Section 405(d): Impaired Driving Countermeasures

52.5% of Section 405 funds are earmarked for impaired driving incentive grants to reduce the risk of driving under the influence of alcohol, drugs or a combination of the two. There is a maintenance of effort requirement and states would have to provide a 20% matching share. All states receive funds under this tier. They are divided into low-, medium-, and high-range states based on the most recent three years of FARS data. Low-range states do not have to satisfy specific eligibility requirements. The requirements increase for the other two types of states. Low-range states have more flexibility in the use of funds than medium- or high-range states.

15% of this tier is earmarked for ignition interlock incentive funds. States that have an all-offender ignition interlock law will be eligible for these grants. Eligible states can use these funds for any purpose under 402.

NOTE: This program replaces the Section 410 Alcohol-Impaired Driving Countermeasure Incentive Grant authorized under SAFETEA-LU.

Funding for Section 405(d)

$5,028,774 was received by Ohio in FY 2015 for 405(d) Impaired Driving Countermeasures

Section 405(e): Distracted Driving

8.5% of Section 405 funds are earmarked for distracted driving incentive grants. States must enact and enforce a prohibition on texting as well as a ban of the use of all electronic devices for all drivers aged 18 and younger, plus additional requirements. In the first fiscal year, 25% of this tier is available to states that have a primary texting ban for all drivers that was enacted prior to July 6, 2012. Eligible states can use 50% of the funds for Section 402 purposes and 50% for distracted driving purposes. $5 million of these funds are earmarked for a national media campaign on distracted driving.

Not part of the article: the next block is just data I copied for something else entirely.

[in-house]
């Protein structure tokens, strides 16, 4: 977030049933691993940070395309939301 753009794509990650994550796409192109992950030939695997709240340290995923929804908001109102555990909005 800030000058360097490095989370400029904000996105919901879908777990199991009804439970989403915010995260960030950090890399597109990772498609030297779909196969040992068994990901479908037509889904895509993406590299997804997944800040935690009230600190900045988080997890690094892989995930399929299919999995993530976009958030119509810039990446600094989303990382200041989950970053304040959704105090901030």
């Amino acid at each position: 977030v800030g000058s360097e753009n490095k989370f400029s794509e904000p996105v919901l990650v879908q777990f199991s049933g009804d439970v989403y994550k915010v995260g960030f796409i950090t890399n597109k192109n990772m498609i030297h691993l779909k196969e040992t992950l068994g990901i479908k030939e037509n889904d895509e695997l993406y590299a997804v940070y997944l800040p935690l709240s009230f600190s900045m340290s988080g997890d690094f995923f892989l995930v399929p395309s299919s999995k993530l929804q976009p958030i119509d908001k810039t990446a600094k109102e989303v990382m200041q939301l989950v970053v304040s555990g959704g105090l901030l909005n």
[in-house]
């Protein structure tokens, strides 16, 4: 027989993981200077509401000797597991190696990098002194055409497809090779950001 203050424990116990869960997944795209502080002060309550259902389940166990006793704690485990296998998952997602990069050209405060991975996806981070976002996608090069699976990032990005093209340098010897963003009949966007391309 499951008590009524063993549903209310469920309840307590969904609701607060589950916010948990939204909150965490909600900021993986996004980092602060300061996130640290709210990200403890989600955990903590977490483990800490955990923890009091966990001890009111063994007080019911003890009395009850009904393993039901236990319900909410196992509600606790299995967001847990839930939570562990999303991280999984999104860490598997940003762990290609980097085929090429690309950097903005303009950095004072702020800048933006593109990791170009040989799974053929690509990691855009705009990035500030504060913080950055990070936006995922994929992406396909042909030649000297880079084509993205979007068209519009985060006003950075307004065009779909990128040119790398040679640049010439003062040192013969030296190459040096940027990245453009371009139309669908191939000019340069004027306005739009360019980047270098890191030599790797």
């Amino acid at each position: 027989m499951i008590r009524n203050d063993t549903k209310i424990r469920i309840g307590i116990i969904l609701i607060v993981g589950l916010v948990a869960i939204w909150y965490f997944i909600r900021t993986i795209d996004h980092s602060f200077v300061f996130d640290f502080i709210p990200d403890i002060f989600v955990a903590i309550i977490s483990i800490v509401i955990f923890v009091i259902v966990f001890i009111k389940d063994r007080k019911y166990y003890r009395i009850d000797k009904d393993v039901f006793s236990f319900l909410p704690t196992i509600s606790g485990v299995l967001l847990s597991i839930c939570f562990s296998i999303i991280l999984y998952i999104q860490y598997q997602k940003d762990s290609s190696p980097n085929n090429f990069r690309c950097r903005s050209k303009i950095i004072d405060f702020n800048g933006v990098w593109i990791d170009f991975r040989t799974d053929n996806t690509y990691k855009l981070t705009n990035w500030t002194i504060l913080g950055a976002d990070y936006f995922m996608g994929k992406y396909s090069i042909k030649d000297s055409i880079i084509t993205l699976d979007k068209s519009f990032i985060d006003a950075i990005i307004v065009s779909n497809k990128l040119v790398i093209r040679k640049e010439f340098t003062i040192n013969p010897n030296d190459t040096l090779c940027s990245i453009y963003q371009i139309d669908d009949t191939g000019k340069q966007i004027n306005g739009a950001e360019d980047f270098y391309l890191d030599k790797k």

Zero dollars were received by Ohio in FY 2015 for 405(e) Distracted Driving

Funding for Section 405(e)

Section 405(f): Motorcyclist Safety

1.5% of Section 405 funds are earmarked for motorcyclist safety incentive grants. A state must satisfy two out of six eligibility criteria in order to receive funds, and the use of funds is limited to motorcycle training and awareness programs.

NOTE: This program replaces the Section 2010 Motorcyclist Safety Grants authorized under SAFETEA-LU.

Funding for Section 405(f)

$158,457 was received by Ohio in FY 2015 for 405(f) Motorcyclist Safety

Section 405(g): State Graduated Driver Licensing Laws